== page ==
Why I Stayed at Hillsdale
Written by Nolan Ryan
Hillsdale is the perfect fit for me. I know that sounds clichéd, but it’s true. I’m loving life here at the Dale, and I love the school that I’m calling home for four years. But I didn’t start out that way.
I visited Hillsdale for the second time during my senior year of high school. I had embraced the school’s pursuit of truth in all areas of life on my first visit. During my second visit, though, I stayed overnight in a dorm, and I was able to experience what dorm life looked like. I wandered the halls talking to students, observing late-night antics and going on a Taco Bell run with some guys. The people I met were welcoming, helpful, and lots of fun to talk with. But something felt like it was missing.
While I had an awesome time hanging with the people in the dorm, I had a sense that I didn’t quite fit into the community there. Rather than having a balance between academic studies and free time, several students talked only of classwork, while many others poured lots of time into after-class activities, parties, and the like. Was I quick to judge in the brief time I spent on campus? Maybe. But for the first time, I had doubts about whether I wanted to attend Hillsdale.
I struggled with deciding where to attend school. I loved the learning environment at Hillsdale, but I doubted whether I would fit in with the community. On the other hand, I didn’t think I would get as much out of the other colleges I was considering, yet their communities appealed to me. I realized that I valued a college’s community as much as its academics.
After much prayer, I decided to go with Hillsdale and give it a trial year. If I felt the choice was right after a year, I would stay. If it wasn’t right for me, I would try another place.
As a freshman, I was placed in a different dorm than the one I had visited. It only took a couple of days for me to realize that I had found my home. The guys in my dorm were just as awesome as the ones in the dorm I visited, but I realized I fit right in with the community now.
Everything fell into place for me on my second night. A guy on my hall mentioned that he had chosen Hillsdale because he was looking for serious academics and a fun atmosphere without too many crazy shenanigans. I had been thinking exactly what he was saying. Gradually, I realized lots of people felt the same way I did.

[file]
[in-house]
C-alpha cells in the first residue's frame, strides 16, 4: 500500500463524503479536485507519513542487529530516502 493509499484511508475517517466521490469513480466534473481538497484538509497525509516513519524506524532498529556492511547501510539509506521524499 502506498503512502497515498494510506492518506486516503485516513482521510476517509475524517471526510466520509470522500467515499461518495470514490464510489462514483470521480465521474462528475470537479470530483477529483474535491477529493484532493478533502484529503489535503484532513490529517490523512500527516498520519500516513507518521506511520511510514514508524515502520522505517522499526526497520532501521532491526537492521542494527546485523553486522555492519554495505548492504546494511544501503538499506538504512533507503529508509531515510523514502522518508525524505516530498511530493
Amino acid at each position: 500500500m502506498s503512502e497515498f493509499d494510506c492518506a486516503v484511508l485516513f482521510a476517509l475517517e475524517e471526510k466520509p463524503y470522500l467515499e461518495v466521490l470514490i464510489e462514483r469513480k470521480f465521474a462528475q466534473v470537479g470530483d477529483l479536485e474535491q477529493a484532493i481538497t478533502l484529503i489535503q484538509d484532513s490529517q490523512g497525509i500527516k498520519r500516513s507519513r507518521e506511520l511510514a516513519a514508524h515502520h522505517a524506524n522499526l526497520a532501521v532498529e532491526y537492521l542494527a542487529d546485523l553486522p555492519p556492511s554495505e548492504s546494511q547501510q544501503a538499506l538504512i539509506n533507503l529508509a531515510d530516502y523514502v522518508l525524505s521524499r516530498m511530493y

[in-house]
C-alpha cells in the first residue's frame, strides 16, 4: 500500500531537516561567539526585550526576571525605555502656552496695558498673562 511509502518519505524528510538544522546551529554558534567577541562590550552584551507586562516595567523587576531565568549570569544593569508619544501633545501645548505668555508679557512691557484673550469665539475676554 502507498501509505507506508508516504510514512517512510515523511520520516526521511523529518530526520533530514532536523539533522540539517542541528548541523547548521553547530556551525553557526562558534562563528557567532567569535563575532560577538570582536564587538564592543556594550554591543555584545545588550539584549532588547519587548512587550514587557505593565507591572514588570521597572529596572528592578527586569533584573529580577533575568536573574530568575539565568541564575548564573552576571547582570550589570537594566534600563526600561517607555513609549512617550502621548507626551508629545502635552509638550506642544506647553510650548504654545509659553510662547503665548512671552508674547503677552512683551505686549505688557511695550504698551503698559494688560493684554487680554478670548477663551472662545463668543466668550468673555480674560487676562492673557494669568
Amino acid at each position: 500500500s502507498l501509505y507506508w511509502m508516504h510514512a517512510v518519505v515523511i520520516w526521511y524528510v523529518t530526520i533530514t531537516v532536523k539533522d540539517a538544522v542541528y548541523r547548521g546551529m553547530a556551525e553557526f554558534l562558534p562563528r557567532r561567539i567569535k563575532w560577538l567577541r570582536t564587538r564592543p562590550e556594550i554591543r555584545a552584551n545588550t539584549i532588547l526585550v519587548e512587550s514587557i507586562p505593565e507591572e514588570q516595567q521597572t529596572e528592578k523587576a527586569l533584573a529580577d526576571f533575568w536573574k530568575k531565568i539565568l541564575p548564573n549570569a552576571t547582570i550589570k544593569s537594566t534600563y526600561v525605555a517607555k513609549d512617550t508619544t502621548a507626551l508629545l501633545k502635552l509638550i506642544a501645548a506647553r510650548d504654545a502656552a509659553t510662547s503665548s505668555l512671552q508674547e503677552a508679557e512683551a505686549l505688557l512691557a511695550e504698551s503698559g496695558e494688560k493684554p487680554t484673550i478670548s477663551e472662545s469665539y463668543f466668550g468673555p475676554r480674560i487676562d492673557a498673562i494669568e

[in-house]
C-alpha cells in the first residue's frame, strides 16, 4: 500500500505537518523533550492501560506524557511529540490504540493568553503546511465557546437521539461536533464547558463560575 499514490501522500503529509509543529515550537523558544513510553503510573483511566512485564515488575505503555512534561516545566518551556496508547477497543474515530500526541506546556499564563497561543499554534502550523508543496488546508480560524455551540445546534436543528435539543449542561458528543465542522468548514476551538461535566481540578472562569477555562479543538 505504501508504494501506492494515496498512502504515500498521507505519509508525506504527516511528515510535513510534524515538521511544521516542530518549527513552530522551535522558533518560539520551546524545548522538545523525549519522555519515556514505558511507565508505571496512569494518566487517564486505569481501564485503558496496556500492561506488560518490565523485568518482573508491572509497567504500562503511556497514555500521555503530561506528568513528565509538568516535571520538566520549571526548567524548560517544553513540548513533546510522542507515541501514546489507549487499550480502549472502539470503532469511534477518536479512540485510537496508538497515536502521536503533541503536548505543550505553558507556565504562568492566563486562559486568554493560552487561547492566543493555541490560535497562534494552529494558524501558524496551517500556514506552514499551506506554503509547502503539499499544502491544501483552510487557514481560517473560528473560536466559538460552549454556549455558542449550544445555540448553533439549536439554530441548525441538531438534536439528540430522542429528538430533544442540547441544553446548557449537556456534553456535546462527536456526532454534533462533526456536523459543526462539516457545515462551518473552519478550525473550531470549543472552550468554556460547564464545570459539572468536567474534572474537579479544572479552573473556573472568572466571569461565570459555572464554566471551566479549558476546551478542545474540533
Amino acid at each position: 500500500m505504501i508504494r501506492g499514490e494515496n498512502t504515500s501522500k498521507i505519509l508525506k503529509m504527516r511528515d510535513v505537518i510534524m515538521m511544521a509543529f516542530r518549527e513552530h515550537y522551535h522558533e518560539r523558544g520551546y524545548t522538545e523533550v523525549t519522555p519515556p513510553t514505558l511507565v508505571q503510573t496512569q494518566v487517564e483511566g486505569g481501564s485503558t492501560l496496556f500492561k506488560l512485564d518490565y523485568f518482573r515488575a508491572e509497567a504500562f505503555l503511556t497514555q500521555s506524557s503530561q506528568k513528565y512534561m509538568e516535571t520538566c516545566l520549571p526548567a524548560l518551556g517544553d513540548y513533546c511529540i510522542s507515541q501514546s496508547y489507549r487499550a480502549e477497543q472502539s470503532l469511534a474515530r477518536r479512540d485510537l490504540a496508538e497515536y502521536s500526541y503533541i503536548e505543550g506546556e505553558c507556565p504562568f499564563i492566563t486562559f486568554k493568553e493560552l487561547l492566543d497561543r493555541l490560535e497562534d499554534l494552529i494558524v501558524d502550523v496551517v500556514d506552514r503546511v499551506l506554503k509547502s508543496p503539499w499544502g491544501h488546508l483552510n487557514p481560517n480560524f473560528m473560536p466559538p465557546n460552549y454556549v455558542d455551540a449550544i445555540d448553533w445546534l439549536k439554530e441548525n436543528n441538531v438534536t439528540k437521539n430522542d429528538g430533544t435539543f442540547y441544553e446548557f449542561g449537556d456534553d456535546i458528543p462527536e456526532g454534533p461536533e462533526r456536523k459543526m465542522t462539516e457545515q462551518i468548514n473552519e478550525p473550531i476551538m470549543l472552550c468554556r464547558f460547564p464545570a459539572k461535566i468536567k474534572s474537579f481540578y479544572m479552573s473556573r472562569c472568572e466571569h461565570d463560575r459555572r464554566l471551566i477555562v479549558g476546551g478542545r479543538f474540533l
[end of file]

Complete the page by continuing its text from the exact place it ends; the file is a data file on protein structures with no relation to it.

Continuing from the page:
My dorm’s RAs and house director also maintained a good balance between work and play. We certainly had our share of crazy antics that year, and the RAs supported the craziness (provided it didn’t get too out of hand). But they exemplified Hillsdale’s dedication to helping one another learn self-government as we balance our intellectual and social demands.
This idea of being able to live virtuously while enjoying life and learning is the goal of our education here. Everything I wanted from college but couldn’t quite put my finger on was embodied in the culture I’d found. My doubts were relieved.
I can’t imagine so thoroughly enjoying and loving any school more than Hillsdale. Even through my doubts — and my craving for clarity and the ability to plan ahead — I learned to trust that God had a plan for where I would attend college. Now over two years in, and I’m still working on learning this lesson of dependence on God. I don’t have everything figured out. I don’t know everything that the next year at Hillsdale holds for me. But now I am able to stay calm and rest. Many of my fellow students are now my dearest friends, and they are wrestling with the same lesson.
I chose Hillsdale tentatively and with doubts. I’m staying at Hillsdale because I realize it’s not a bad thing that I don’t know everything. Here, we are able to use that to our advantage by driving ourselves to learn inside and outside the classroom every day in work and in play.
Nolan Ryan, ‘20, is an English major and journalism minor from the frigid heart of northern Michigan. If you want to have a long conversation about life and theology, just start by mentioning C.S. Lewis or Emily Dickinson. In the midst of his studies, he occasionally finds time to pursue his love of ’50s music and good coffee.
Published in February 2019